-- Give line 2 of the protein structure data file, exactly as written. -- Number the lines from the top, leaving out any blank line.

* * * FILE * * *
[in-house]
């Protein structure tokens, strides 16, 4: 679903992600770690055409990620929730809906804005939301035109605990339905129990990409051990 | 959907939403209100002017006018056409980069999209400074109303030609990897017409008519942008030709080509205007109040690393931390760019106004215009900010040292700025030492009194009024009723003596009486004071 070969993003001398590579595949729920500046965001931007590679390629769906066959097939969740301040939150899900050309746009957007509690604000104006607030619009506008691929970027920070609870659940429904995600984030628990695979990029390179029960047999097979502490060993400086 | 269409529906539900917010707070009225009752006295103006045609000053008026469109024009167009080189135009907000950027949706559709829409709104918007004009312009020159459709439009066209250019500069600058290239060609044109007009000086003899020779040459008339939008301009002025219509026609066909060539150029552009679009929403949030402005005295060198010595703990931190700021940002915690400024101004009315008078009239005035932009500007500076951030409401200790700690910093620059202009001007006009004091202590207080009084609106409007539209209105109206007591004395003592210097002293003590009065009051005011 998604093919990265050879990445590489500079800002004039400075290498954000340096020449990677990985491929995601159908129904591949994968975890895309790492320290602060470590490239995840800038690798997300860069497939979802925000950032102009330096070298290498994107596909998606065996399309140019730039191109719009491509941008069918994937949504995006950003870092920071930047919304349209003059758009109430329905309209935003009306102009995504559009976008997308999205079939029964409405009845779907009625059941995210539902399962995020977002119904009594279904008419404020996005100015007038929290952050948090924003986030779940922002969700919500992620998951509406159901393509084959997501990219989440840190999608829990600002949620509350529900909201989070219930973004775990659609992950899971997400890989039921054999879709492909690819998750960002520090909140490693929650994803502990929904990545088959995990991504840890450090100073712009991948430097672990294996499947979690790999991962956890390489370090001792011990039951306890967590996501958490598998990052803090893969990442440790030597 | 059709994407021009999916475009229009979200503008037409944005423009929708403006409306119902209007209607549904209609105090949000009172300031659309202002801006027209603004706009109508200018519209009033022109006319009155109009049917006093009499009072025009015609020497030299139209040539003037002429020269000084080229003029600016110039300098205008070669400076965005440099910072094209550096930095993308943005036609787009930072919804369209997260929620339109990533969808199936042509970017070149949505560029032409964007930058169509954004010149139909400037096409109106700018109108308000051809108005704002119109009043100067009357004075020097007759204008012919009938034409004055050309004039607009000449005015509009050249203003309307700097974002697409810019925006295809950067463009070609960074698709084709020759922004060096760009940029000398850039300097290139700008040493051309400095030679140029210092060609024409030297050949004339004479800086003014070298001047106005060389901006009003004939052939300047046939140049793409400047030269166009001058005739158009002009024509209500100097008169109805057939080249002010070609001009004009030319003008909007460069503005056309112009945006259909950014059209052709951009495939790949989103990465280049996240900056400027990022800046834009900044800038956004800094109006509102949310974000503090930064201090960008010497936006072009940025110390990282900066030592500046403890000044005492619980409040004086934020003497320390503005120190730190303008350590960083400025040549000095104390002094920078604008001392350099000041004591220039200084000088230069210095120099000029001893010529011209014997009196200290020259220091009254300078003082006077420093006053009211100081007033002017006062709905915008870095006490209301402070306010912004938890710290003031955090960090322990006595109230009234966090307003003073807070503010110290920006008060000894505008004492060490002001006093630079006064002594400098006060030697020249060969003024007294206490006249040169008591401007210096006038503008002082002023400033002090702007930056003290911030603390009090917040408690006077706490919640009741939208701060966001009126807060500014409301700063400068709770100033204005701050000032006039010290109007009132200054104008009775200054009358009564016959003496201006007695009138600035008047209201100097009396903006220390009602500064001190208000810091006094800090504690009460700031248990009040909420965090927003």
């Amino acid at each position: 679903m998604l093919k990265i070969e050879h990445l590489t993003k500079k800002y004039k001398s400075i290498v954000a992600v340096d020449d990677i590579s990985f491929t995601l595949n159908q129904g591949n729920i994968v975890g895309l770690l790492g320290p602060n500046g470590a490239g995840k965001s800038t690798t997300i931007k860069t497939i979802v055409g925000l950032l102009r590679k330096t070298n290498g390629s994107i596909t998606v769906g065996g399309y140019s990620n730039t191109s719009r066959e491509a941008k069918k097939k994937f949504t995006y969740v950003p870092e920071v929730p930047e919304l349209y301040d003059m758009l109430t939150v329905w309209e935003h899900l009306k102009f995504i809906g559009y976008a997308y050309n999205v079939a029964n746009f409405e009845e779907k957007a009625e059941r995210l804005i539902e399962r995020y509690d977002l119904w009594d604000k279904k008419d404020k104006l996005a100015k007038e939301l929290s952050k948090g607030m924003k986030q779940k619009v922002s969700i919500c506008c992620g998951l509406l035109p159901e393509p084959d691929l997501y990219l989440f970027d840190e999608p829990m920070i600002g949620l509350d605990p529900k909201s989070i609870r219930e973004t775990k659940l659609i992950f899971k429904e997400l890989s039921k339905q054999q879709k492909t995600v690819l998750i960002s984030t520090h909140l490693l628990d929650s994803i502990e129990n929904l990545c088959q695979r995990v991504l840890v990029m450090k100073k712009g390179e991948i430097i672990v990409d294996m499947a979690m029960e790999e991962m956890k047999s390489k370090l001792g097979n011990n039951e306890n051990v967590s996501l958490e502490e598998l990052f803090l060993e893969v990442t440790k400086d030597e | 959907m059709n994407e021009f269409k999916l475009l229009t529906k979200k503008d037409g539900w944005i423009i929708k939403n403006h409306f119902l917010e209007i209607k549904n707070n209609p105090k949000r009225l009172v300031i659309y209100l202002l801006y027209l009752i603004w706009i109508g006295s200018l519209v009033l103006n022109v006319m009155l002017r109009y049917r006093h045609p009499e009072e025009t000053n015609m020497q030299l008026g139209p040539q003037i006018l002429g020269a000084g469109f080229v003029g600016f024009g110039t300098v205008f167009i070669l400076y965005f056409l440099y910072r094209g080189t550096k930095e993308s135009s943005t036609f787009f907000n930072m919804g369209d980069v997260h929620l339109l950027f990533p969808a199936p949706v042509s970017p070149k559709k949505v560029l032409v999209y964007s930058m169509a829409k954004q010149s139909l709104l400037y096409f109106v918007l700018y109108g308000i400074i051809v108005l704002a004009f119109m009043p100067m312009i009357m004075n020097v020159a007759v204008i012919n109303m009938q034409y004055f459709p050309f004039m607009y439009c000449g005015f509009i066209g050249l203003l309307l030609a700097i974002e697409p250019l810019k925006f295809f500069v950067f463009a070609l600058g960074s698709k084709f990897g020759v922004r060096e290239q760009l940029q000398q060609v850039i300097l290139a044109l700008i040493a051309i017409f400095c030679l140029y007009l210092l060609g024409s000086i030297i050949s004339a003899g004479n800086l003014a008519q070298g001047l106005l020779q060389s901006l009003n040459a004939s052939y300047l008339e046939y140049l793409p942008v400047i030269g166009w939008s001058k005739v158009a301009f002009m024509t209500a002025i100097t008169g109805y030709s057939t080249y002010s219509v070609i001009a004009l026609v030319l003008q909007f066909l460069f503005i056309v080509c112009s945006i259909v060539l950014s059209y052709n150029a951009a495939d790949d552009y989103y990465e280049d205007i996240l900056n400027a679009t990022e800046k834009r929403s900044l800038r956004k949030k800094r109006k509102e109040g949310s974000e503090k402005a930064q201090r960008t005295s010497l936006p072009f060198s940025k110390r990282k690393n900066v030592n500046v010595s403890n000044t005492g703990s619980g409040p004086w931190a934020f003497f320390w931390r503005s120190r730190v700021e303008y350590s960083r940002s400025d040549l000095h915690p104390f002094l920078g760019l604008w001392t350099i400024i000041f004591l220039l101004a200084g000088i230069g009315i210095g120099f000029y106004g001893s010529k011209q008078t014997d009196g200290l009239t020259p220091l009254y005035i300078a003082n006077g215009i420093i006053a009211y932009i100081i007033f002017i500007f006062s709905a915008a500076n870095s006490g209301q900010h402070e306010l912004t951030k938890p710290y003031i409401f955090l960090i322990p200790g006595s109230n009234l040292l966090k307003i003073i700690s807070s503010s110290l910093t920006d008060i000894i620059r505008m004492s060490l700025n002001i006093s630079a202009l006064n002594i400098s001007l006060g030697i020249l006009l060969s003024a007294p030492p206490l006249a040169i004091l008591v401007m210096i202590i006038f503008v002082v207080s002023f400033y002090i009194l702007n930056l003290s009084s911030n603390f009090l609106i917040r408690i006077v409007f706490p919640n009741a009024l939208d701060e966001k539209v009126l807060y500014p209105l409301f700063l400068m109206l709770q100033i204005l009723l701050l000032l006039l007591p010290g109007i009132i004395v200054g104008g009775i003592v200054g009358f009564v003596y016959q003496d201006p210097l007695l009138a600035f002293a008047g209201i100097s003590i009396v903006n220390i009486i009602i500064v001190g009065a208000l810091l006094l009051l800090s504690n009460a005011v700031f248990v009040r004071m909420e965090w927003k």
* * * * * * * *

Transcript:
């Protein structure tokens, strides 16, 4: 679903992600770690055409990620929730809906804005939301035109605990339905129990990409051990 | 959907939403209100002017006018056409980069999209400074109303030609990897017409008519942008030709080509205007109040690393931390760019106004215009900010040292700025030492009194009024009723003596009486004071 070969993003001398590579595949729920500046965001931007590679390629769906066959097939969740301040939150899900050309746009957007509690604000104006607030619009506008691929970027920070609870659940429904995600984030628990695979990029390179029960047999097979502490060993400086 | 269409529906539900917010707070009225009752006295103006045609000053008026469109024009167009080189135009907000950027949706559709829409709104918007004009312009020159459709439009066209250019500069600058290239060609044109007009000086003899020779040459008339939008301009002025219509026609066909060539150029552009679009929403949030402005005295060198010595703990931190700021940002915690400024101004009315008078009239005035932009500007500076951030409401200790700690910093620059202009001007006009004091202590207080009084609106409007539209209105109206007591004395003592210097002293003590009065009051005011 998604093919990265050879990445590489500079800002004039400075290498954000340096020449990677990985491929995601159908129904591949994968975890895309790492320290602060470590490239995840800038690798997300860069497939979802925000950032102009330096070298290498994107596909998606065996399309140019730039191109719009491509941008069918994937949504995006950003870092920071930047919304349209003059758009109430329905309209935003009306102009995504559009976008997308999205079939029964409405009845779907009625059941995210539902399962995020977002119904009594279904008419404020996005100015007038929290952050948090924003986030779940922002969700919500992620998951509406159901393509084959997501990219989440840190999608829990600002949620509350529900909201989070219930973004775990659609992950899971997400890989039921054999879709492909690819998750960002520090909140490693929650994803502990929904990545088959995990991504840890450090100073712009991948430097672990294996499947979690790999991962956890390489370090001792011990039951306890967590996501958490598998990052803090893969990442440790030597 | 059709994407021009999916475009229009979200503008037409944005423009929708403006409306119902209007209607549904209609105090949000009172300031659309202002801006027209603004706009109508200018519209009033022109006319009155109009049917006093009499009072025009015609020497030299139209040539003037002429020269000084080229003029600016110039300098205008070669400076965005440099910072094209550096930095993308943005036609787009930072919804369209997260929620339109990533969808199936042509970017070149949505560029032409964007930058169509954004010149139909400037096409109106700018109108308000051809108005704002119109009043100067009357004075020097007759204008012919009938034409004055050309004039607009000449005015509009050249203003309307700097974002697409810019925006295809950067463009070609960074698709084709020759922004060096760009940029000398850039300097290139700008040493051309400095030679140029210092060609024409030297050949004339004479800086003014070298001047106005060389901006009003004939052939300047046939140049793409400047030269166009001058005739158009002009024509209500100097008169109805057939080249002010070609001009004009030319003008909007460069503005056309112009945006259909950014059209052709951009495939790949989103990465280049996240900056400027990022800046834009900044800038956004800094109006509102949310974000503090930064201090960008010497936006072009940025110390990282900066030592500046403890000044005492619980409040004086934020003497320390503005120190730190303008350590960083400025040549000095104390002094920078604008001392350099000041004591220039200084000088230069210095120099000029001893010529011209014997009196200290020259220091009254300078003082006077420093006053009211100081007033002017006062709905915008870095006490209301402070306010912004938890710290003031955090960090322990006595109230009234966090307003003073807070503010110290920006008060000894505008004492060490002001006093630079006064002594400098006060030697020249060969003024007294206490006249040169008591401007210096006038503008002082002023400033002090702007930056003290911030603390009090917040408690006077706490919640009741939208701060966001009126807060500014409301700063400068709770100033204005701050000032006039010290109007009132200054104008009775200054009358009564016959003496201006007695009138600035008047209201100097009396903006220390009602500064001190208000810091006094800090504690009460700031248990009040909420965090927003």